Want to play around with Google’s AI projects? Well, now you can thanks to a website which makes the company’s tinkering with artificial intelligence available for the public to sample.
If you head over to the AI Experiments web page, you’ll find eight different experiments on offer, designed to illustrate what machine learning can do and appeal to a wider audience (with the option to submit your own work, to boot, if you’ve concocted anything along these lines yourself).
The web-based apps include one which is an experiment in seeing whether a neural network can recognise a sketch. With Quick Draw, you simply doodle something on your touchscreen and the AI gives its best guess as to what that object is.
Then there’s Giorgio Cam, which analyses a photo you’ve taken, and recognises objects in that image – nothing new there, but the innovative bit is that it then makes up some song lyrics about said objects.
Drums and things
There’s also a drum machine which has used machine learning to group similar sounds together across a huge landscape of noises, allowing you to create some novel compositions.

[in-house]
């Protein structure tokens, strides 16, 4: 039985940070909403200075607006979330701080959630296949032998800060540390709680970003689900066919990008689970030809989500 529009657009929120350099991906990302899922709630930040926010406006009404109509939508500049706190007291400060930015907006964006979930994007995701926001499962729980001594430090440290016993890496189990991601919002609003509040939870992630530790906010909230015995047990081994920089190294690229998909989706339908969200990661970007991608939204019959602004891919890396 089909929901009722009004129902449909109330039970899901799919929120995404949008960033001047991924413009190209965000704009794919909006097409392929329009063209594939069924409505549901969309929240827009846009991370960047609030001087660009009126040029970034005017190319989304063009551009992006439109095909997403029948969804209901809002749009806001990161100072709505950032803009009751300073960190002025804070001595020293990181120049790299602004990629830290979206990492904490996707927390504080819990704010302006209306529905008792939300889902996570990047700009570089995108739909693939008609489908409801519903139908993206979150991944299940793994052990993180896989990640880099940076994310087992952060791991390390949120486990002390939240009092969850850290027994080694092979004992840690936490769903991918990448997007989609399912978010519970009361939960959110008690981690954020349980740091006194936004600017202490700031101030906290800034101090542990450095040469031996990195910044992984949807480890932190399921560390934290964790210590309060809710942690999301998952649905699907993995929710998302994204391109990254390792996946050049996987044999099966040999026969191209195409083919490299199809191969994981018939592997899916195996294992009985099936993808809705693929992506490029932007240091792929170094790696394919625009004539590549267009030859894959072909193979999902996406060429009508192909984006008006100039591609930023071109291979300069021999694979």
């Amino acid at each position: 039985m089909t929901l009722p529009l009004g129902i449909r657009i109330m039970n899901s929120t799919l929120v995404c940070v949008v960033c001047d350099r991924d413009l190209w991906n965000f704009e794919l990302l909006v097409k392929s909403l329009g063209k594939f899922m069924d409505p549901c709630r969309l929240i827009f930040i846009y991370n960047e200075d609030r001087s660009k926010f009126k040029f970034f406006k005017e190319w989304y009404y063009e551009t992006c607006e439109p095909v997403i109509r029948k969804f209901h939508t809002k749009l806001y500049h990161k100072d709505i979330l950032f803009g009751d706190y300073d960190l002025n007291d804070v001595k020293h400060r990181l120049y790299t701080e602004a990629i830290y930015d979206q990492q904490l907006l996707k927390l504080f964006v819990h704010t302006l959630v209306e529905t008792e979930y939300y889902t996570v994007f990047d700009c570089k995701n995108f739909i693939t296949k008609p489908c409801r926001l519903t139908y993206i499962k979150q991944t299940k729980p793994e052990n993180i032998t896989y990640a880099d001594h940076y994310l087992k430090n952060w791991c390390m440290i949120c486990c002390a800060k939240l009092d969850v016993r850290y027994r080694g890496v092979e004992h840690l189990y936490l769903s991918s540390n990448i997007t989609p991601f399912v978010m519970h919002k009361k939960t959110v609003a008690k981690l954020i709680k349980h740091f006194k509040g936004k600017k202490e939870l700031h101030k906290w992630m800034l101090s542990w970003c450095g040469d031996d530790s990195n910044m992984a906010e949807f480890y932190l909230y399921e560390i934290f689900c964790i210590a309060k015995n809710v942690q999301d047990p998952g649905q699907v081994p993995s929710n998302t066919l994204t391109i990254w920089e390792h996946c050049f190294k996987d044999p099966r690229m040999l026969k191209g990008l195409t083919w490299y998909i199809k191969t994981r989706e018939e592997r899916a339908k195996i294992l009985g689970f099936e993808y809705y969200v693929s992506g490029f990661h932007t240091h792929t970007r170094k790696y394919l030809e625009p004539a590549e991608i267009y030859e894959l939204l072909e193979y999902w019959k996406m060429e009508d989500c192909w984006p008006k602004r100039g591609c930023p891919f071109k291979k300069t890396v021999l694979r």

And a ‘thing translator’ which allows the user to take a picture of an object, and then tells them how to say the word for that object in a foreign language (this one is a combination of Google’s Cloud Vision and Translate API).
As mentioned, Google is keen to encourage submissions from third-parties, and on the website notes: “We want to make it easier for any coder – whether you have a machine learning background or not – to create your own experiments. This site includes open-source code and resources to help you get started. If you make something you’d like to share, we’d love to see it and possibly add it to the showcase.”
Are you a pro? Subscribe to our newsletter
Sign up to the TechRadar Pro newsletter to get all the top news, opinion, features and guidance your business needs to succeed!
Darren is a freelancer writing news and features for TechRadar (and occasionally T3) across a broad range of computing topics including CPUs, GPUs, various other hardware, VPNs, antivirus and more. He has written about tech for the best part of three decades, and writes books in his spare time (his debut novel - 'I Know What You Did Last Supper' - was published by Hachette UK in 2013).